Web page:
Crude prices extended gains on Tuesday, buoyed after top producers Russia and Saudi Arabia agreed to cooperate on stabilizing the oil market, but a lack of immediate action to rein in output capped gains, Reuters reported.
London Brent crude for November delivery was up 12 cents at $47.75 a barrel by 0330 GMT (1130 ET), after settling up 80 cents on Monday.
The global benchmark on Monday hit a near one-week high of $49.40 after the Russia-Saudi news, but has since pared gains after Saudi Energy Minister Khalid al-Falih said there was no need now to freeze production. He added, however, that freezing output was one of the preferred possibilities.
NYMEX crude for October delivery did not settle on Monday due to U.S. Labor Day holiday. It was trading roughly 20 cents higher from late Monday, up 87 cents at $45.31 a barrel. It rose as far as $46.53 on Monday, the highest since Aug. 30.
Russian Energy Minister Alexander Novak said Russia and Saudi Arabia were moving towards a strategic energy partnership and that a high level of trust would allow them to address global challenges.
The Organization of the Petroleum Exporting Countries and non-OPEC producers such as Russia will hold informal talks in Algeria later in September.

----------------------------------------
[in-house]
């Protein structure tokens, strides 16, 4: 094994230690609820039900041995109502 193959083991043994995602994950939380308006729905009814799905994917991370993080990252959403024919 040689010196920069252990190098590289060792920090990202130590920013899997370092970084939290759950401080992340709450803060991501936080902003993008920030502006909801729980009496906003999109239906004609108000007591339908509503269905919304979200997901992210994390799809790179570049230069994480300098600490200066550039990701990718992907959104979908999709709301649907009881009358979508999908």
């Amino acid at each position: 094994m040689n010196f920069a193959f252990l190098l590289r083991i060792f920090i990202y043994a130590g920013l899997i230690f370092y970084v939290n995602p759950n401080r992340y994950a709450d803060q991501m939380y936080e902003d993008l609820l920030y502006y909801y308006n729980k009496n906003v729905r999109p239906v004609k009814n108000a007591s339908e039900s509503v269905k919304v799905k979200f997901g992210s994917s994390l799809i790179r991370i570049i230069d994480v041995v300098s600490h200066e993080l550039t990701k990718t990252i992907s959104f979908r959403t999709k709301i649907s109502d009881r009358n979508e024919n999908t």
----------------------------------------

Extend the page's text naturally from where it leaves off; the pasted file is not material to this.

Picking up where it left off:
“The two nations’ cooperation is understandable,” said Kaname Gokon, a strategist with Okato Shoji Co Ltd. “But when oil output is reduced, other producers would receive the benefit. There is still a question whether they can cut production for a sustainable period.”
Several OPEC producers have called for an output freeze to rein in the glut, which arose as supplies from high-cost producers such as the United States soared.
Brent rallied to above $50 a barrel in late August, helped by growing talk of a coordinated production freeze, but prices have since fallen as few believe OPEC will act.
Russia’s Novak said he was open to ideas on what cut-off period to use if producer countries decided to freeze output. Novak said outright oil production cuts may also be discussed in Algeria.
Qatar’s energy minister Mohammed al-Sada was quoted as saying on Monday that the state welcomed the agreement between Saudi Arabia and Russia, adding that oil markets were on their way to re-balancing.
Meanwhile, Iran expects to complete a pipeline and a terminal to export a new grade of crude by year-end, boosting the country’s drive to ramp up oil production to pre-sanctions levels.